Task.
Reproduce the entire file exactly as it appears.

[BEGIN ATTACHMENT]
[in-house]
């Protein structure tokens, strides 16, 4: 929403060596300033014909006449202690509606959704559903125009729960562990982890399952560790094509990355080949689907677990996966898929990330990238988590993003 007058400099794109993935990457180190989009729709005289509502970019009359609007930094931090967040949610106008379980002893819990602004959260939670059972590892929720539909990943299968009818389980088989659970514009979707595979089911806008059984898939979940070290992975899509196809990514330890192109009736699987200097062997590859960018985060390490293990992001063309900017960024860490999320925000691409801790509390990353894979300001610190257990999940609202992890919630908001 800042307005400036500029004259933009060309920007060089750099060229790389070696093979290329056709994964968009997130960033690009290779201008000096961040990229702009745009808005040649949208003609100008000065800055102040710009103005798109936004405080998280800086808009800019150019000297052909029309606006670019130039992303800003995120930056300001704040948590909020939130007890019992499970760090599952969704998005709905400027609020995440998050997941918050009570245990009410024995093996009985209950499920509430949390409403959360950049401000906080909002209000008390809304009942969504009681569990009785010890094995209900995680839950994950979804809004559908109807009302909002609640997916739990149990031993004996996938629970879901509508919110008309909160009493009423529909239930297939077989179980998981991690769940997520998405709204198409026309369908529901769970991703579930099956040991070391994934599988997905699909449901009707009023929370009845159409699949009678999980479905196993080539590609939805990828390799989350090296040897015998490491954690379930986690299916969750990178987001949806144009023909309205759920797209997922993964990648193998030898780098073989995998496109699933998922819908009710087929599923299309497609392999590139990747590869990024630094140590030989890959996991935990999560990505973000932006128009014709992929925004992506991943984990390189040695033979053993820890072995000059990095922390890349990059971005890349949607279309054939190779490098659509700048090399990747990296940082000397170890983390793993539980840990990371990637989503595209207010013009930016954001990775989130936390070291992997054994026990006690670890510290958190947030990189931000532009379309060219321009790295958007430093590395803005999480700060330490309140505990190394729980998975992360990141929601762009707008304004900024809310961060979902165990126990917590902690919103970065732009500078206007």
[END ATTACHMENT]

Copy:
[in-house]
């Protein structure tokens, strides 16, 4: 929403060596300033014909006449202690509606959704559903125009729960562990982890399952560790094509990355080949689907677990996966898929990330990238988590993003 007058400099794109993935990457180190989009729709005289509502970019009359609007930094931090967040949610106008379980002893819990602004959260939670059972590892929720539909990943299968009818389980088989659970514009979707595979089911806008059984898939979940070290992975899509196809990514330890192109009736699987200097062997590859960018985060390490293990992001063309900017960024860490999320925000691409801790509390990353894979300001610190257990999940609202992890919630908001 800042307005400036500029004259933009060309920007060089750099060229790389070696093979290329056709994964968009997130960033690009290779201008000096961040990229702009745009808005040649949208003609100008000065800055102040710009103005798109936004405080998280800086808009800019150019000297052909029309606006670019130039992303800003995120930056300001704040948590909020939130007890019992499970760090599952969704998005709905400027609020995440998050997941918050009570245990009410024995093996009985209950499920509430949390409403959360950049401000906080909002209000008390809304009942969504009681569990009785010890094995209900995680839950994950979804809004559908109807009302909002609640997916739990149990031993004996996938629970879901509508919110008309909160009493009423529909239930297939077989179980998981991690769940997520998405709204198409026309369908529901769970991703579930099956040991070391994934599988997905699909449901009707009023929370009845159409699949009678999980479905196993080539590609939805990828390799989350090296040897015998490491954690379930986690299916969750990178987001949806144009023909309205759920797209997922993964990648193998030898780098073989995998496109699933998922819908009710087929599923299309497609392999590139990747590869990024630094140590030989890959996991935990999560990505973000932006128009014709992929925004992506991943984990390189040695033979053993820890072995000059990095922390890349990059971005890349949607279309054939190779490098659509700048090399990747990296940082000397170890983390793993539980840990990371990637989503595209207010013009930016954001990775989130936390070291992997054994026990006690670890510290958190947030990189931000532009379309060219321009790295958007430093590395803005999480700060330490309140505990190394729980998975992360990141929601762009707008304004900024809310961060979902165990126990917590902690919103970065732009500078206007």